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  • Kate Egelhof & Rachel Munson

Navigating the Grocery Aisle: A Guide

It's been a long day, you're on your way home but stop at Harmony Co-op to grab a few essentials before heading home to cook dinner, put your feet up, and relax for the evening.

If you're anything like me, you play your grocery list on repeat in your mind so you don't forget it - "Kale, Brussels Sprouts, Eggs, Kombucha, home. Kale, Brussels, Eggs, Kombucha, home, etc."

You walk into Harmony, provide a quick hello to the cashier, and you're on your way to the produce section. "Kale, kale, kale. Ah, Kale! But wait, organic kale and conventional kale? What's the difference and which one should I get? And then there is local? It's the same with the Brussels Sprouts. Why should I buy organic? I feel like I should...but why? What does it mean?"

This internal dialogues is not too off-base for the majority of us while shopping at a natural foods store. I don't know about you, but more often than not, I have resorted to my trusty mobile computer (cell-phone) to discover the answer about the newest food trend. Free range vs. Pasture raised? Grass-fed vs. Grain Fed? Do I need to buy this Gluten Free? What the heck does the PRIMAL stamp on this jar of mayonnaise mean?


We're here to help. More than anything, these classifications of various foods allows consumers who follow specific lifestyles to easily understand and navigate what they are looking for. However, for the rest of us it can be really confusing, but it's an excellent learning opportunity - turns out, I (Rachel) mostly eat a paleo/primal diet. Who knew?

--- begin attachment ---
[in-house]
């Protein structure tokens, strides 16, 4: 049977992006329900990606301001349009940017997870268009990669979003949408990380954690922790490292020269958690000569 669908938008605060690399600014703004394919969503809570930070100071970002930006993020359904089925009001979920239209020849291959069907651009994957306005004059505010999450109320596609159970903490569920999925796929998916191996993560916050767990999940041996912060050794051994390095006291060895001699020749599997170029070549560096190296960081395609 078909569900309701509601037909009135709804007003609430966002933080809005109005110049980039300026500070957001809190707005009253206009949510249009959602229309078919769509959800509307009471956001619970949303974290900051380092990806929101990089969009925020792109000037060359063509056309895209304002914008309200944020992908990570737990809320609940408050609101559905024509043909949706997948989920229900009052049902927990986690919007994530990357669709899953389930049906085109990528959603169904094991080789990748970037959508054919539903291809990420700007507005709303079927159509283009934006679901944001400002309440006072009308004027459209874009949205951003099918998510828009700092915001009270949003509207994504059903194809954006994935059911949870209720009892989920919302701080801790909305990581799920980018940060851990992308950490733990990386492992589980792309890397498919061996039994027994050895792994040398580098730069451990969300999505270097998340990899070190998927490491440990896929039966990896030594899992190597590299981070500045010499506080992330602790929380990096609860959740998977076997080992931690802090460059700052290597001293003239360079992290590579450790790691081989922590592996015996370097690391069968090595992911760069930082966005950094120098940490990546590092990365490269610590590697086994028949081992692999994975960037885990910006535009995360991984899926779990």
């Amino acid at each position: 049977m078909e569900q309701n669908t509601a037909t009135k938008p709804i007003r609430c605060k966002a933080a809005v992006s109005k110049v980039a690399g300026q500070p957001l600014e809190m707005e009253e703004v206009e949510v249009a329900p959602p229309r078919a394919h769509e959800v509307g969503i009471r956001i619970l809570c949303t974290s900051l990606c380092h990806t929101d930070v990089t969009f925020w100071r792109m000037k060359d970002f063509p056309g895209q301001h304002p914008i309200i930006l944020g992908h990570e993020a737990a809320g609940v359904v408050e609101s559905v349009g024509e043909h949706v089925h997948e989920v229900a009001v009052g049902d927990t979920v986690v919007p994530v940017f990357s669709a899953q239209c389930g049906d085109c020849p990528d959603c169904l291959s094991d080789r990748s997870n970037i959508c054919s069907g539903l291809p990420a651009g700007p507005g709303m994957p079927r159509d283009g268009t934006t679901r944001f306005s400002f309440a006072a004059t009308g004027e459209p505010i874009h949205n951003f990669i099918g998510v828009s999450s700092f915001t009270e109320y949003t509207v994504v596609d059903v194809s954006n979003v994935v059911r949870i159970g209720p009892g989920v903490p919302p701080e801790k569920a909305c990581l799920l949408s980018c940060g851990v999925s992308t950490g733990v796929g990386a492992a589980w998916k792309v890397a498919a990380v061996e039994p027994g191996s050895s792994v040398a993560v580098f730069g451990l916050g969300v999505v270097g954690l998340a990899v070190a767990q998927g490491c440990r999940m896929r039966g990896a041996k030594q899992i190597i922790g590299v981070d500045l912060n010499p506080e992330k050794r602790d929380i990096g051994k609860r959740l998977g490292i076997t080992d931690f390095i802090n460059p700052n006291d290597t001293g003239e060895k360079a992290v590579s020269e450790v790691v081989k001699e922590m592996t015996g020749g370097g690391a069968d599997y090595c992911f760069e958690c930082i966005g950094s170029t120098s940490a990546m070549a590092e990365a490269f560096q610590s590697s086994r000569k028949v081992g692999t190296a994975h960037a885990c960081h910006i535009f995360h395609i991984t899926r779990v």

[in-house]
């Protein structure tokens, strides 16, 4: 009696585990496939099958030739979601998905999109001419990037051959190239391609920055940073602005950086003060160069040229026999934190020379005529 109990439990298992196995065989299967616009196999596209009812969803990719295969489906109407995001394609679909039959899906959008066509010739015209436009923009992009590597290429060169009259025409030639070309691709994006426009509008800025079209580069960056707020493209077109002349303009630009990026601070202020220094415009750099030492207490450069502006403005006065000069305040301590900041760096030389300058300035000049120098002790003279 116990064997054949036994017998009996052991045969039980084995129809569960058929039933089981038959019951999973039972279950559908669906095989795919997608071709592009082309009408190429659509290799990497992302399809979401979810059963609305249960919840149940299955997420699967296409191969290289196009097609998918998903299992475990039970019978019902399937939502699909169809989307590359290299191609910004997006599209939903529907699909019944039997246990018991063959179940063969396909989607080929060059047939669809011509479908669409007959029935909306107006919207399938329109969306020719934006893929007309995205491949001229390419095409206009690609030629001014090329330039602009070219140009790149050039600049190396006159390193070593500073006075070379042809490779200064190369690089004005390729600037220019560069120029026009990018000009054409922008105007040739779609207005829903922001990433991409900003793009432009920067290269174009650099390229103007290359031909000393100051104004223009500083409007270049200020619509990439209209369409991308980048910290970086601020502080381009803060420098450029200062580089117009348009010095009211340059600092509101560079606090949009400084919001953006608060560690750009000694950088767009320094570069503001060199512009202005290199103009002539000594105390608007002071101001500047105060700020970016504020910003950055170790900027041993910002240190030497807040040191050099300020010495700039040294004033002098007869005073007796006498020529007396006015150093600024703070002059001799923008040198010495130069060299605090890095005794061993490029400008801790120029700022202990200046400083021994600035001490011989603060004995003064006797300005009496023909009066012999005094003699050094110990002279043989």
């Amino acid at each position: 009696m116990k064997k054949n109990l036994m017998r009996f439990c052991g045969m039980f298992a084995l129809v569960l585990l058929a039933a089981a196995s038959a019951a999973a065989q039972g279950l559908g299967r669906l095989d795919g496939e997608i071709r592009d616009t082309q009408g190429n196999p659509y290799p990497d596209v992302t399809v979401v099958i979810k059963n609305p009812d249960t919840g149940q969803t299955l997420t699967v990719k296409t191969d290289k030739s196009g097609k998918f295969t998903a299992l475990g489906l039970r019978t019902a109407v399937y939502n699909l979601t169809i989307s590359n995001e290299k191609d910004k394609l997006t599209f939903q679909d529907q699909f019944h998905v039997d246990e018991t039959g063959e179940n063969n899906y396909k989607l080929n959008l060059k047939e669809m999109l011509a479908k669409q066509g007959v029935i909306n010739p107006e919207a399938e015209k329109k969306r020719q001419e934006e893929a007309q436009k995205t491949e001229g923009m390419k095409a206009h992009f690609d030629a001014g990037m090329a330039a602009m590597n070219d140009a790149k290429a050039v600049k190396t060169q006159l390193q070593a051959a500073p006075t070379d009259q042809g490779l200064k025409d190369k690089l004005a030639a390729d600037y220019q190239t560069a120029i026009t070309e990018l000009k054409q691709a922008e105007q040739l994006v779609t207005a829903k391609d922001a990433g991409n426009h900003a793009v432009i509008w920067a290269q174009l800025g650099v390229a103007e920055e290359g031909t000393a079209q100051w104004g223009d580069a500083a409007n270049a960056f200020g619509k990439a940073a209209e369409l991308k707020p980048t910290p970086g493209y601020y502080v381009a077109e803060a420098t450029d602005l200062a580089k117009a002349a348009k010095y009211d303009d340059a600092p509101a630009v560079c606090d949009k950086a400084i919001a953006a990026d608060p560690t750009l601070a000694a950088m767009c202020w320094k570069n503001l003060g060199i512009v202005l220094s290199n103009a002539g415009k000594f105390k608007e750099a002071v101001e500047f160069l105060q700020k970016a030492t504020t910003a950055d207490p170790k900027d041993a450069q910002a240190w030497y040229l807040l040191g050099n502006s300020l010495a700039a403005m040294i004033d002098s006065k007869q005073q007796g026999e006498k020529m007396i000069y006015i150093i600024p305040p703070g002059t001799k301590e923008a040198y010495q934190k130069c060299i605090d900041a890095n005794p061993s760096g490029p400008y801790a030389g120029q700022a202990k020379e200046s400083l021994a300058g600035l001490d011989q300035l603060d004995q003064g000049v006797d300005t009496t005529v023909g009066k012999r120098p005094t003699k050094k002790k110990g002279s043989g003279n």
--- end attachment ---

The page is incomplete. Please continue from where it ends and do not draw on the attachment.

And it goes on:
Let this glossary help you navigate our aisles with ease, but as always, feel free to catch one of our employees on the floor - we are full service after all. We'd be happy to assist you in your grocery shopping journey and if we don't know the answer, we can point you in the direction of someone who does.


Classifications That You See Most Often

Gluten-free: Gluten is the protein in wheat (also durum, semolina, farro, khorasan, einkorn, spelt, rye, barley, and triticale) responsible for bread dough’s stretchiness and structure. Gluten-free diets are helpful for those with celiac disease, gluten intolerance, or wheat allergies; they are also followed by practitioners of other popular diets, such as the Paleo and Primal diets.